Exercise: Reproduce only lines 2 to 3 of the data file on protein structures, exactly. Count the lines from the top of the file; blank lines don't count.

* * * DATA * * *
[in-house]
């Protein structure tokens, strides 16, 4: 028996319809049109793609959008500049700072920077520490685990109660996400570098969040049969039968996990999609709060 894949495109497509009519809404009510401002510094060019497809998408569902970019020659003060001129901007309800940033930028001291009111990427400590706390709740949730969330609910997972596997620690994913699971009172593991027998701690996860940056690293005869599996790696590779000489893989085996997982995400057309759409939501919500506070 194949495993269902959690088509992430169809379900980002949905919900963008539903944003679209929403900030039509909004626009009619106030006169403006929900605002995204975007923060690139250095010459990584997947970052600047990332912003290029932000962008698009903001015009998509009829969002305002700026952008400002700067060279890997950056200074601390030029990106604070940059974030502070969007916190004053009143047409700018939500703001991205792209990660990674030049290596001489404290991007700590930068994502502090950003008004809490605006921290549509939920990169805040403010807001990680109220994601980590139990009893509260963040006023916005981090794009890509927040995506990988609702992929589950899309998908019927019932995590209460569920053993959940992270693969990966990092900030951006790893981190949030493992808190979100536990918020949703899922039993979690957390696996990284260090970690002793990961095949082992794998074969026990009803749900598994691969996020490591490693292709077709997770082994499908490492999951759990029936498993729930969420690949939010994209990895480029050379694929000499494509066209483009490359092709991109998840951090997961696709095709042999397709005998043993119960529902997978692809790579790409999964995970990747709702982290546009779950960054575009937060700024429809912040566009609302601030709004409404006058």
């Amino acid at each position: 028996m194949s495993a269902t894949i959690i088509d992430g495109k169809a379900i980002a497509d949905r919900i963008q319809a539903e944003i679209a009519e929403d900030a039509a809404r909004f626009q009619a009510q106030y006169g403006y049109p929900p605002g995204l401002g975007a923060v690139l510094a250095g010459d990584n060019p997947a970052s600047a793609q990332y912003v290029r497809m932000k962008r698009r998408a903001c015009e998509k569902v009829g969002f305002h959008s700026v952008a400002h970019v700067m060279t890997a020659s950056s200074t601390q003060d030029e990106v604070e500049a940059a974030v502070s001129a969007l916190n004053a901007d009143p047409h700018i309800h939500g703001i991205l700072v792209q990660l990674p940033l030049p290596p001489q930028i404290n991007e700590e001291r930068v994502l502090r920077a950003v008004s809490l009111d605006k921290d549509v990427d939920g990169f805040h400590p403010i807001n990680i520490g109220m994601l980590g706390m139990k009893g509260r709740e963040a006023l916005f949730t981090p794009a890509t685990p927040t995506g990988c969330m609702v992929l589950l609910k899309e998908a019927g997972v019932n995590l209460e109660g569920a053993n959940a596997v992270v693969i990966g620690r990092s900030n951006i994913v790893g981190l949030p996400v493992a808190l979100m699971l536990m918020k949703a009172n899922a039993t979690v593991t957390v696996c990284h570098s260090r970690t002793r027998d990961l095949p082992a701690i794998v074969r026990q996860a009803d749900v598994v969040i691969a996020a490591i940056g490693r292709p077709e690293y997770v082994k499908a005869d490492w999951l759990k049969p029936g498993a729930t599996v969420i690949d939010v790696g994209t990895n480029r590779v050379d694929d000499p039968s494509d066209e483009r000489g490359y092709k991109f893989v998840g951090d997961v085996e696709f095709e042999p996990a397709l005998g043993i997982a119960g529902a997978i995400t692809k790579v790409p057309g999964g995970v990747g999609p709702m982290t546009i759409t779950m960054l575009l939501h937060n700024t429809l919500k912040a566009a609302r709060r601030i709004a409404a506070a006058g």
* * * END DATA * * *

């Protein structure tokens, strides 16, 4: 028996319809049109793609959008500049700072920077520490685990109660996400570098969040049969039968996990999609709060 894949495109497509009519809404009510401002510094060019497809998408569902970019020659003060001129901007309800940033930028001291009111990427400590706390709740949730969330609910997972596997620690994913699971009172593991027998701690996860940056690293005869599996790696590779000489893989085996997982995400057309759409939501919500506070 194949495993269902959690088509992430169809379900980002949905919900963008539903944003679209929403900030039509909004626009009619106030006169403006929900605002995204975007923060690139250095010459990584997947970052600047990332912003290029932000962008698009903001015009998509009829969002305002700026952008400002700067060279890997950056200074601390030029990106604070940059974030502070969007916190004053009143047409700018939500703001991205792209990660990674030049290596001489404290991007700590930068994502502090950003008004809490605006921290549509939920990169805040403010807001990680109220994601980590139990009893509260963040006023916005981090794009890509927040995506990988609702992929589950899309998908019927019932995590209460569920053993959940992270693969990966990092900030951006790893981190949030493992808190979100536990918020949703899922039993979690957390696996990284260090970690002793990961095949082992794998074969026990009803749900598994691969996020490591490693292709077709997770082994499908490492999951759990029936498993729930969420690949939010994209990895480029050379694929000499494509066209483009490359092709991109998840951090997961696709095709042999397709005998043993119960529902997978692809790579790409999964995970990747709702982290546009779950960054575009937060700024429809912040566009609302601030709004409404006058």
């Amino acid at each position: 028996m194949s495993a269902t894949i959690i088509d992430g495109k169809a379900i980002a497509d949905r919900i963008q319809a539903e944003i679209a009519e929403d900030a039509a809404r909004f626009q009619a009510q106030y006169g403006y049109p929900p605002g995204l401002g975007a923060v690139l510094a250095g010459d990584n060019p997947a970052s600047a793609q990332y912003v290029r497809m932000k962008r698009r998408a903001c015009e998509k569902v009829g969002f305002h959008s700026v952008a400002h970019v700067m060279t890997a020659s950056s200074t601390q003060d030029e990106v604070e500049a940059a974030v502070s001129a969007l916190n004053a901007d009143p047409h700018i309800h939500g703001i991205l700072v792209q990660l990674p940033l030049p290596p001489q930028i404290n991007e700590e001291r930068v994502l502090r920077a950003v008004s809490l009111d605006k921290d549509v990427d939920g990169f805040h400590p403010i807001n990680i520490g109220m994601l980590g706390m139990k009893g509260r709740e963040a006023l916005f949730t981090p794009a890509t685990p927040t995506g990988c969330m609702v992929l589950l609910k899309e998908a019927g997972v019932n995590l209460e109660g569920a053993n959940a596997v992270v693969i990966g620690r990092s900030n951006i994913v790893g981190l949030p996400v493992a808190l979100m699971l536990m918020k949703a009172n899922a039993t979690v593991t957390v696996c990284h570098s260090r970690t002793r027998d990961l095949p082992a701690i794998v074969r026990q996860a009803d749900v598994v969040i691969a996020a490591i940056g490693r292709p077709e690293y997770v082994k499908a005869d490492w999951l759990k049969p029936g498993a729930t599996v969420i690949d939010v790696g994209t990895n480029r590779v050379d694929d000499p039968s494509d066209e483009r000489g490359y092709k991109f893989v998840g951090d997961v085996e696709f095709e042999p996990a397709l005998g043993i997982a119960g529902a997978i995400t692809k790579v790409p057309g999964g995970v990747g999609p709702m982290t546009i759409t779950m960054l575009l939501h937060n700024t429809l919500k912040a566009a609302r709060r601030i709004a409404a506070a006058g």